Emily McCrary-Ruiz-Esparza | February 14, 2024

DEI Starts Over: How It Needs to Adapt to Survive the Battles of 2024

When Elon Musk and other headstrong billionaires start using you as a punching bag, it might be a smart time to duck. In his latest tirade against diversity, equity, and inclusion (DEI), Musk attributed the door plug blowing off a Boeing 737 Max 9 jet earlier this month to the aviation industry’s efforts to diversify their workforces. “Do you want to fly in an airplane where they prioritized DEI hiring over your safety?,” he wrote on X, formerly Twitter. Citing no evidence, Musk’s claim echoed the conspiracy theory asserting that DEI led to last year’s collapse of Silicon Valley Bank, which proved to have no basis in fact. While corporate America proudly carried the banner of DEI in recent years, 2024 is shaping up as the year in which many companies will be lowering the profile of their efforts and changing the approach of their programs. Recognizing that the term DEI has become another cudgel in the culture wars, joining “wokeness” and ESG, corporate leaders are responding to a wave of legal and political challenges. Among them: The Supreme Court is considering a case that could inspire a raft of regulatory complaints against DEI programs, charging them with reverse discrimination; conservative billionaires are funding a wave of lawsuits against such programs; and red-state politicians are threatening to follow the example of Florida and Texas by passing  new laws threatening to limit the scope of DEI. “They’re starting with letters, but I don’t think that they’re bluffs,” said Zamir Ben-Dan, a Temple University assistant professor of law. “It’s going to be a problem,” he told the AP. “It’s going to lead to a decline in racial diversity in the workforces.”Corporate America doesn’t want that to happen. In a survey late last year by the Conference Board, none of the 194 chief HR officers said they plan to scale back DEI initiatives, programs, and policies; 63% said they plan to attract a more diverse workforce. Employers say that an embrace of diversity and inclusion has become an important corporate value when it comes to recruiting the workers they need, especially younger ones who tend to favor diversity. As Fortune put it, “DEI Is Dead. Long Live DEI.” Yet companies are looking for ways to step away from the term “DEI” as well as aspects of programs that could make them legally vulnerable. “Companies are really starting to look at other ways to do the work without saying that they’re doing the work,” Cinnamon Clark, cofounder of Goodwork Sustainability, a DEI consulting firm, told Axios. Among the pressures and the responses that will characterize the evolution of DEI this year:The Supreme Court’s Other Shoe to DropOnly a day after releasing its historic decision last year to outlaw affirmative action in higher education, the U.S. Supreme Court agreed to hear a case that could have a parallel impact on DEI programs among corporate and government employers. In Muldrow v. City of St. Louis, a police sergeant alleges that she was transferred out of her prestigious job because of her gender, thus violating Title VII of the Civil Rights Act, which forbids discrimination according to race, gender, and other protected characteristics. Lower courts have upheld the city’s argument that Muldrow failed to demonstrate that the transfer amounted to an “adverse employment action” that caused material harm.The Biden Administration has supported Muldrow’s case because it could enable more people to file discrimination cases with the Equal Employment Opportunity Commission [EEOC], yet a broad interpretation of Title VII by the Supreme Court, relaxing the need to prove harm, could also “open the door to a flood of reverse discrimination claims against certain workplace diversity, equity and inclusion programs–such as mentoring and training programs for underrepresented groups–that ordinarily would not survive in court,” the Washington Post reported. “Such complaints have become more common since the Supreme Court overturned race-conscious college admissions in June.”Well-Funded Legal ChallengesEdward Blum (pronounced “bloom”), a white, 73-year-old former stockbroker, has made it his life’s work for more than three decades to stamp out affirmative action. He does not have a law degree, but he spends his day planning lawsuits to challenge affirmative action in the Supreme Court, helping to persuade the court to hear eight cases. Most recently, in June, he was in large part responsible for bringing the case that led to the court’s decision to outlaw affirmative action in higher education (Students for Fair Admissions v. Harvard College).Since then, he has been suing elite law firms over their DEI language. Many firms have yielded and made changes to avoid litigation. While Blum told Bloomberg Law that he’s done suing law firms–“There’s nothing left for us to do in that space,” he said–legal experts are watching where he’ll turn next. “Well, I think employment is one area that I think will garner greater attention, not just from me, but from other organizations, other legal policy foundations,” he told the New York Times. “I also think that some of the things that we associate with higher education–internships, scholarships, certain research grants–those need to be revisited if they have been race-exclusive.” One group that Blum founded, the American Alliance for Equal Rights (AAER), filed a lawsuit last August against Fearless Fund, “an Atlanta-based venture capital firm run by two Black women, alleging that the fund is engaging in racial discrimination by running a grant program exclusively for early-stage companies owned by Black women,” the Washington Post reported.While Blum has often been portrayed as a one-man-band, challenging major institutions on his own, a study by the Democratic Policy & Communications Committee, produced by seven prominent Democratic senators, called Blum’s various organizations “fronts for corporate mega-donors seeking to change the law through the courts.” In particular, the report cited Students for Fair Admissions as “funded primarily through the Koch [Brothers] operation’s shadowy dark-money operation DonorsTrust, known as the ‘dark-money ATM of the conservative movement.’” Blum has a fellow traveler in Stephen Miller, the arch-conservative former Trump Administration advisor best known for his hard line on immigration issues. Miller has been zealously targeting corporate DEI programs through his well-funded group America First Legal. Since 2022, his group has filed 25 complaints against companies with the EEOC. Miller’s organization has notched few legal victories, but that may not be the point. More than 85% of the AFL’s budget went to advertising, while only 4% was spent on legal services, the Daily Beast reported. Even so, “at least six major U.S. companies including JPMorgan Chase have modified policies meant to boost racial and ethnic representation that conservative groups threatened to sue over,” a Reuters review of corporate statements found.How Corporate Employers Can RespondWhile corporate leaders in the Conference Board survey said they don’t intend to pull back on DEI, the combination of corporate austerity and high-profile backlash is surely depleting the resources available to DEI. In a report last October, Forrester, a research and advisory company, found “the percentage of companies that funded a DEI function with an endorsed strategy and personnel dropped from 33% in 2022 to 27% in 2023; we predict that this number will fall to 20% by the end of 2024 in the wake of cuts that disproportionately affect DEI teams. As a result, too many companies will default to ‘check the box’ efforts such as heritage days, leading to performative–rather than substantive–DEI programs.”Organizations that are still motivated to maintain their commitment the principles of DEI will need to adapt their approach. “As the law inevitably evolves in a more conservative direction, the new legal standards will be absorbed into the field of DEI, transforming it as an enterprise. While this shift will occur organically, smart organizations can avoid a lot of pain and expense by thinking about how to adapt in a more intentional way,” reports Harvard Business Review. In their HBR story, Kenji Yoshino and David Glasgow, lawyers at New York University and authors of Say the Right Thing: How to Talk About Identity, Diversity, and Justice, identify three aspects that can make a DEI program legally risky: it confers a preference for some individuals over others, the preference is given to member of a legally protected group under Title VII, and the preference relates to a palpable benefit, like a job, promotion, or L&D opportunities.Given those criteria, write Yoshino and Glasgow, the specifically risky programs include hiring quotas, tiebreaker decision-making for hiring and promotions based on identity; group-specific internships and fellowships; and tying manager compensation to diversity goals. While all of those measures may be designed to compensate for systemic biases, “it is clear that the conservative supermajority of the Supreme Court does not agree with such a worldview.”Reshaping Programs as Well as the LanguageTo avoid charges of reverse discrimination, employers can make several changes to existing plans. Among other things, they can make DEI initiative more identity-neutral yet still designed to remove bias, like making employee-resource groups and other affinity groups open to all, rather than restricted based on identity. “These approaches do not ‘lift’ certain groups above others, but ‘level’ the playing field for everybody,” write Yoshino and Glasgow.The language, too, is shifting, with more focus on the “inclusion” aspect of DEI, as well as “belonging” and “well-being.” Reported the Post, “While some demographic-specific efforts will probably remain, overall, corporate DEI is likely to shift and focus more on ‘universal’ efforts to make recruiting, hiring and retention more successful for everyone.” Even as they adjust to the risk of being sued for reverse discrimination, employers have to make sure they don’t over-correct in the opposite direction. “Getting sued for a regular discrimination claim from someone who belongs to an underrepresented identity in the workplace is still more common than a reverse discrimination claim from a white person,” reports Thomson Reuters.  Companies shouldn’t abandon DEI initiatives that help to make those from underrepresented backgrounds feel more welcome or offer more opportunities to succeed, NYU’s Glasgow told Reuters, “because doing so could create an environment that is more hostile and unwelcoming to people who belong to these marginalized groups.” For example, he said, eliminating mentorship or sponsorship opportunities that were helping more women advance through an organization might lead to a more one-dimensional leadership team–a prospective setback to decades of progress.Andrea Sachs, a graduate of the University of Michigan Law School, began her career as a lawyer in Washington, D.C., at the National Labor Relations Board, then spent nearly 30 years in New York City as a reporter at Time magazine.  (Featured photo by Violeta Stoimenova/iStock by Getty Images)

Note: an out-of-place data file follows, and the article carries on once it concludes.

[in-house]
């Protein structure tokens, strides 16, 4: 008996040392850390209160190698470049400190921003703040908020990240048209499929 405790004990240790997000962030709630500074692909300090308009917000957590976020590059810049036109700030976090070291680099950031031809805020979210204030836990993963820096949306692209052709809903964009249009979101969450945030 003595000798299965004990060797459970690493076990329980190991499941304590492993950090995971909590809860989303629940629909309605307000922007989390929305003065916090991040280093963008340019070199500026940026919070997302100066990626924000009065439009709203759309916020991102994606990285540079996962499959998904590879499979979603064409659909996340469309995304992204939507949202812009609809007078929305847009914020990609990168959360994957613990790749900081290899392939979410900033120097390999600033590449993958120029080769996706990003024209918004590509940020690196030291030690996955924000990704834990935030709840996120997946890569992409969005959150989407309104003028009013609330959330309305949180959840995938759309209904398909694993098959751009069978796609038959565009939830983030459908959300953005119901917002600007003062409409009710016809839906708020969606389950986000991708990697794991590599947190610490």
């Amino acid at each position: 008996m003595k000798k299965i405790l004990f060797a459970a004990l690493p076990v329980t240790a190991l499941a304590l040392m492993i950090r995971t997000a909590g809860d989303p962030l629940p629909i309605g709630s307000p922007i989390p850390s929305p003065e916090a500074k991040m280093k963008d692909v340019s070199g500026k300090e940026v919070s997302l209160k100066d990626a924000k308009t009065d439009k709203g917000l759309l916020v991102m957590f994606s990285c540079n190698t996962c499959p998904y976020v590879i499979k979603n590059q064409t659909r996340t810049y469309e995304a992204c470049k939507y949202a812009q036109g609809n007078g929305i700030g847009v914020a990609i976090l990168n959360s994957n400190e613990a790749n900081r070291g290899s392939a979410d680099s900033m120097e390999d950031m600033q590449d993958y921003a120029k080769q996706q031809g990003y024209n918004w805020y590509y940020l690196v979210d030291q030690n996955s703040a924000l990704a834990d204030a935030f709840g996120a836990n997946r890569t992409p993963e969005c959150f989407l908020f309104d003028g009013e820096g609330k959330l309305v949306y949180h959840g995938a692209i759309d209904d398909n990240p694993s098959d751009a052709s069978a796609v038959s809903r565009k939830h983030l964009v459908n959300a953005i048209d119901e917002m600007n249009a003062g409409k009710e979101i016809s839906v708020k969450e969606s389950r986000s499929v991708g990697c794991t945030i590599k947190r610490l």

Andrea Sachs | January 17, 2024